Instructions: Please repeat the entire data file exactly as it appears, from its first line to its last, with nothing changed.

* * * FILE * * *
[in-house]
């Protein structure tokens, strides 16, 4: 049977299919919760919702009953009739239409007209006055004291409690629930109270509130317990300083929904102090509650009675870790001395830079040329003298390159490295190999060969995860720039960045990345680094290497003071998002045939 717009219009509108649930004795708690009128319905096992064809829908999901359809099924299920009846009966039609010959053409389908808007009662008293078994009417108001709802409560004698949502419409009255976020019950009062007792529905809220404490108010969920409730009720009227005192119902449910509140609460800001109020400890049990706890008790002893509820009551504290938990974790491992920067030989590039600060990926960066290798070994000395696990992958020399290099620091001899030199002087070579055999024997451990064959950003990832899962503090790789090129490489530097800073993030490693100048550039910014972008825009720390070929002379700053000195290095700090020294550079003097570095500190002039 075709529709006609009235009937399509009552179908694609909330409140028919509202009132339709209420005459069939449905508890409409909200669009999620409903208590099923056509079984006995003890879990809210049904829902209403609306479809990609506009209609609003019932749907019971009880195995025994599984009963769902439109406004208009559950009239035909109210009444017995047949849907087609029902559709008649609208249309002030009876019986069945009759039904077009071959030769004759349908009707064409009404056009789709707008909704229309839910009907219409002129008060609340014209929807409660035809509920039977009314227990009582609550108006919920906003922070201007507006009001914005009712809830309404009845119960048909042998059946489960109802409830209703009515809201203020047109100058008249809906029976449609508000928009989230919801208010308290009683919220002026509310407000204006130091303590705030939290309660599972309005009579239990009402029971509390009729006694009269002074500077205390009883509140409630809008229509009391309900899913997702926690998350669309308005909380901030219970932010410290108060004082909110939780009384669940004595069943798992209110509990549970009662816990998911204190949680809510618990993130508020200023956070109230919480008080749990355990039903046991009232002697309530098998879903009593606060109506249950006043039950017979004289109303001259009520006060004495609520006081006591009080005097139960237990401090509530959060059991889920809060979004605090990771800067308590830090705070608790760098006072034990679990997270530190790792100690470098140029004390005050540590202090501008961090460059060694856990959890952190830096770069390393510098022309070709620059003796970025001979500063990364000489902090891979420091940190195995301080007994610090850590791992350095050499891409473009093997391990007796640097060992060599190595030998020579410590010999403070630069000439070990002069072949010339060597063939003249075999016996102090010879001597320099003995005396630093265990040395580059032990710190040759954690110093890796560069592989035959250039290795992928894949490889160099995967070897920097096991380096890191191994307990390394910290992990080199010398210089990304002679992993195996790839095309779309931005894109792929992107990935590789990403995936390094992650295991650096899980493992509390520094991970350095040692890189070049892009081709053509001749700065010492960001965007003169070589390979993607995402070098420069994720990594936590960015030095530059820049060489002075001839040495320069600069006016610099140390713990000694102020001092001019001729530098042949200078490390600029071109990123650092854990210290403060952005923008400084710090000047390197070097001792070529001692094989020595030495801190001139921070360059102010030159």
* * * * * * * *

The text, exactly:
[in-house]
């Protein structure tokens, strides 16, 4: 049977299919919760919702009953009739239409007209006055004291409690629930109270509130317990300083929904102090509650009675870790001395830079040329003298390159490295190999060969995860720039960045990345680094290497003071998002045939 717009219009509108649930004795708690009128319905096992064809829908999901359809099924299920009846009966039609010959053409389908808007009662008293078994009417108001709802409560004698949502419409009255976020019950009062007792529905809220404490108010969920409730009720009227005192119902449910509140609460800001109020400890049990706890008790002893509820009551504290938990974790491992920067030989590039600060990926960066290798070994000395696990992958020399290099620091001899030199002087070579055999024997451990064959950003990832899962503090790789090129490489530097800073993030490693100048550039910014972008825009720390070929002379700053000195290095700090020294550079003097570095500190002039 075709529709006609009235009937399509009552179908694609909330409140028919509202009132339709209420005459069939449905508890409409909200669009999620409903208590099923056509079984006995003890879990809210049904829902209403609306479809990609506009209609609003019932749907019971009880195995025994599984009963769902439109406004208009559950009239035909109210009444017995047949849907087609029902559709008649609208249309002030009876019986069945009759039904077009071959030769004759349908009707064409009404056009789709707008909704229309839910009907219409002129008060609340014209929807409660035809509920039977009314227990009582609550108006919920906003922070201007507006009001914005009712809830309404009845119960048909042998059946489960109802409830209703009515809201203020047109100058008249809906029976449609508000928009989230919801208010308290009683919220002026509310407000204006130091303590705030939290309660599972309005009579239990009402029971509390009729006694009269002074500077205390009883509140409630809008229509009391309900899913997702926690998350669309308005909380901030219970932010410290108060004082909110939780009384669940004595069943798992209110509990549970009662816990998911204190949680809510618990993130508020200023956070109230919480008080749990355990039903046991009232002697309530098998879903009593606060109506249950006043039950017979004289109303001259009520006060004495609520006081006591009080005097139960237990401090509530959060059991889920809060979004605090990771800067308590830090705070608790760098006072034990679990997270530190790792100690470098140029004390005050540590202090501008961090460059060694856990959890952190830096770069390393510098022309070709620059003796970025001979500063990364000489902090891979420091940190195995301080007994610090850590791992350095050499891409473009093997391990007796640097060992060599190595030998020579410590010999403070630069000439070990002069072949010339060597063939003249075999016996102090010879001597320099003995005396630093265990040395580059032990710190040759954690110093890796560069592989035959250039290795992928894949490889160099995967070897920097096991380096890191191994307990390394910290992990080199010398210089990304002679992993195996790839095309779309931005894109792929992107990935590789990403995936390094992650295991650096899980493992509390520094991970350095040692890189070049892009081709053509001749700065010492960001965007003169070589390979993607995402070098420069994720990594936590960015030095530059820049060489002075001839040495320069600069006016610099140390713990000694102020001092001019001729530098042949200078490390600029071109990123650092854990210290403060952005923008400084710090000047390197070097001792070529001692094989020595030495801190001139921070360059102010030159």